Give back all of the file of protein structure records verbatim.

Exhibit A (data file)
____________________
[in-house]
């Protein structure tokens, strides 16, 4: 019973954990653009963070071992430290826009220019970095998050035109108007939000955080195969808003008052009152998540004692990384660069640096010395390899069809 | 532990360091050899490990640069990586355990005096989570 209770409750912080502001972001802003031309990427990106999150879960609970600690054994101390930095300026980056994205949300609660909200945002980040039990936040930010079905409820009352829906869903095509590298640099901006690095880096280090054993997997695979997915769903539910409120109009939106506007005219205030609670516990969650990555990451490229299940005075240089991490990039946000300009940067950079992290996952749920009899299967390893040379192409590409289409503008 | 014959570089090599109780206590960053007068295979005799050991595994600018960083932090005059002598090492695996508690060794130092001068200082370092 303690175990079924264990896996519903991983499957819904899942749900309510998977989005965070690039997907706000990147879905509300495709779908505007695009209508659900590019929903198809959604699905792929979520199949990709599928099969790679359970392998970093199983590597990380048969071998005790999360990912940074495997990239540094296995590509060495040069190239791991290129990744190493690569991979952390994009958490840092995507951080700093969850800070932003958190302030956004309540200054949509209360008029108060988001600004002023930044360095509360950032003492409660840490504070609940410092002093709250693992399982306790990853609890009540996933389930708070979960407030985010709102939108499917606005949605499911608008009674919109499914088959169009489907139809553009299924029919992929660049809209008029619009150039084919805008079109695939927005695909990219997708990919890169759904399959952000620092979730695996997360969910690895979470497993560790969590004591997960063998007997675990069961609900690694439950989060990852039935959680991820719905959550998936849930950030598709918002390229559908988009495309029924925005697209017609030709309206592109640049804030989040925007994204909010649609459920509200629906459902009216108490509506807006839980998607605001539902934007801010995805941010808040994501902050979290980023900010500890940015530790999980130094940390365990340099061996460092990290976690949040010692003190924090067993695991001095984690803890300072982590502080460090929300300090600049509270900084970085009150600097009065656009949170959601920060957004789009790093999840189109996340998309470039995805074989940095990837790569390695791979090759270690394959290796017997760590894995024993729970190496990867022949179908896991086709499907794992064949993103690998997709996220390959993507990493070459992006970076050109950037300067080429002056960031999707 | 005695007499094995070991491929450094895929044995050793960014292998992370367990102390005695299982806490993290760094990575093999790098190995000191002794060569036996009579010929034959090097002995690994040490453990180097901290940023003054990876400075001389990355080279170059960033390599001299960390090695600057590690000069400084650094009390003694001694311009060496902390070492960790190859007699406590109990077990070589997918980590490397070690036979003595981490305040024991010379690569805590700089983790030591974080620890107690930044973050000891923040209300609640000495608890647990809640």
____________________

[in-house]
């Protein structure tokens, strides 16, 4: 019973954990653009963070071992430290826009220019970095998050035109108007939000955080195969808003008052009152998540004692990384660069640096010395390899069809 | 532990360091050899490990640069990586355990005096989570 209770409750912080502001972001802003031309990427990106999150879960609970600690054994101390930095300026980056994205949300609660909200945002980040039990936040930010079905409820009352829906869903095509590298640099901006690095880096280090054993997997695979997915769903539910409120109009939106506007005219205030609670516990969650990555990451490229299940005075240089991490990039946000300009940067950079992290996952749920009899299967390893040379192409590409289409503008 | 014959570089090599109780206590960053007068295979005799050991595994600018960083932090005059002598090492695996508690060794130092001068200082370092 303690175990079924264990896996519903991983499957819904899942749900309510998977989005965070690039997907706000990147879905509300495709779908505007695009209508659900590019929903198809959604699905792929979520199949990709599928099969790679359970392998970093199983590597990380048969071998005790999360990912940074495997990239540094296995590509060495040069190239791991290129990744190493690569991979952390994009958490840092995507951080700093969850800070932003958190302030956004309540200054949509209360008029108060988001600004002023930044360095509360950032003492409660840490504070609940410092002093709250693992399982306790990853609890009540996933389930708070979960407030985010709102939108499917606005949605499911608008009674919109499914088959169009489907139809553009299924029919992929660049809209008029619009150039084919805008079109695939927005695909990219997708990919890169759904399959952000620092979730695996997360969910690895979470497993560790969590004591997960063998007997675990069961609900690694439950989060990852039935959680991820719905959550998936849930950030598709918002390229559908988009495309029924925005697209017609030709309206592109640049804030989040925007994204909010649609459920509200629906459902009216108490509506807006839980998607605001539902934007801010995805941010808040994501902050979290980023900010500890940015530790999980130094940390365990340099061996460092990290976690949040010692003190924090067993695991001095984690803890300072982590502080460090929300300090600049509270900084970085009150600097009065656009949170959601920060957004789009790093999840189109996340998309470039995805074989940095990837790569390695791979090759270690394959290796017997760590894995024993729970190496990867022949179908896991086709499907794992064949993103690998997709996220390959993507990493070459992006970076050109950037300067080429002056960031999707 | 005695007499094995070991491929450094895929044995050793960014292998992370367990102390005695299982806490993290760094990575093999790098190995000191002794060569036996009579010929034959090097002995690994040490453990180097901290940023003054990876400075001389990355080279170059960033390599001299960390090695600057590690000069400084650094009390003694001694311009060496902390070492960790190859007699406590109990077990070589997918980590490397070690036979003595981490305040024991010379690569805590700089983790030591974080620890107690930044973050000891923040209300609640000495608890647990809640």